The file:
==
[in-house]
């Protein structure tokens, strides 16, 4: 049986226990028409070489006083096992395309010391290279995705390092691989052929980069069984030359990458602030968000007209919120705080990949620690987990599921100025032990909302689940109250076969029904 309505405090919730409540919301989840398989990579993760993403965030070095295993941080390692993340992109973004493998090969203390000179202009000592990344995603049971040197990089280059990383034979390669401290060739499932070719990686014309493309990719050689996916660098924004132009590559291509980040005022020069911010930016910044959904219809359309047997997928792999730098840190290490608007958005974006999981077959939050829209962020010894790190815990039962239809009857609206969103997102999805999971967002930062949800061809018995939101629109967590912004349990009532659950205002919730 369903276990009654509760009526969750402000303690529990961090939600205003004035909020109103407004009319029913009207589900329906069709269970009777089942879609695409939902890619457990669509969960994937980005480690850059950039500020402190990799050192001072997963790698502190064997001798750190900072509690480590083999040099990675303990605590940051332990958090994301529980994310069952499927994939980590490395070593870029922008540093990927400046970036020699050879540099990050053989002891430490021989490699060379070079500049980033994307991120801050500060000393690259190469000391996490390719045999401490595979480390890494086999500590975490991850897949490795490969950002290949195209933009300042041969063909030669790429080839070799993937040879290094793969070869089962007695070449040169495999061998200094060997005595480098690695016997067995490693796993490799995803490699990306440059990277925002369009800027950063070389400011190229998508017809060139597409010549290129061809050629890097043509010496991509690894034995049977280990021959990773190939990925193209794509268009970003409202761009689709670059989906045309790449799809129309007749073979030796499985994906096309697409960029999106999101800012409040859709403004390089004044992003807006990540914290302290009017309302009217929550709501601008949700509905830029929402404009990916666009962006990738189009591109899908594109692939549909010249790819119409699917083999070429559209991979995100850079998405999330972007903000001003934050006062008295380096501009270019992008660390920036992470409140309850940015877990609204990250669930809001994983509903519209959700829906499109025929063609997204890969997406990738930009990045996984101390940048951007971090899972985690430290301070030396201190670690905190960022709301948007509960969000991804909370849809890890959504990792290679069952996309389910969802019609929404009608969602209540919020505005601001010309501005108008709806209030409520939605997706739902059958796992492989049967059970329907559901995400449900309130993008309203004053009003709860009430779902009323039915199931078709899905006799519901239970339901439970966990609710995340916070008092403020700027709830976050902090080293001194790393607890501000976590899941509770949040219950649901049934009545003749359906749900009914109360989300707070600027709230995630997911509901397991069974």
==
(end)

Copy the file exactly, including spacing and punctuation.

[in-house]
């Protein structure tokens, strides 16, 4: 049986226990028409070489006083096992395309010391290279995705390092691989052929980069069984030359990458602030968000007209919120705080990949620690987990599921100025032990909302689940109250076969029904 309505405090919730409540919301989840398989990579993760993403965030070095295993941080390692993340992109973004493998090969203390000179202009000592990344995603049971040197990089280059990383034979390669401290060739499932070719990686014309493309990719050689996916660098924004132009590559291509980040005022020069911010930016910044959904219809359309047997997928792999730098840190290490608007958005974006999981077959939050829209962020010894790190815990039962239809009857609206969103997102999805999971967002930062949800061809018995939101629109967590912004349990009532659950205002919730 369903276990009654509760009526969750402000303690529990961090939600205003004035909020109103407004009319029913009207589900329906069709269970009777089942879609695409939902890619457990669509969960994937980005480690850059950039500020402190990799050192001072997963790698502190064997001798750190900072509690480590083999040099990675303990605590940051332990958090994301529980994310069952499927994939980590490395070593870029922008540093990927400046970036020699050879540099990050053989002891430490021989490699060379070079500049980033994307991120801050500060000393690259190469000391996490390719045999401490595979480390890494086999500590975490991850897949490795490969950002290949195209933009300042041969063909030669790429080839070799993937040879290094793969070869089962007695070449040169495999061998200094060997005595480098690695016997067995490693796993490799995803490699990306440059990277925002369009800027950063070389400011190229998508017809060139597409010549290129061809050629890097043509010496991509690894034995049977280990021959990773190939990925193209794509268009970003409202761009689709670059989906045309790449799809129309007749073979030796499985994906096309697409960029999106999101800012409040859709403004390089004044992003807006990540914290302290009017309302009217929550709501601008949700509905830029929402404009990916666009962006990738189009591109899908594109692939549909010249790819119409699917083999070429559209991979995100850079998405999330972007903000001003934050006062008295380096501009270019992008660390920036992470409140309850940015877990609204990250669930809001994983509903519209959700829906499109025929063609997204890969997406990738930009990045996984101390940048951007971090899972985690430290301070030396201190670690905190960022709301948007509960969000991804909370849809890890959504990792290679069952996309389910969802019609929404009608969602209540919020505005601001010309501005108008709806209030409520939605997706739902059958796992492989049967059970329907559901995400449900309130993008309203004053009003709860009430779902009323039915199931078709899905006799519901239970339901439970966990609710995340916070008092403020700027709830976050902090080293001194790393607890501000976590899941509770949040219950649901049934009545003749359906749900009914109360989300707070600027709230995630997911509901397991069974």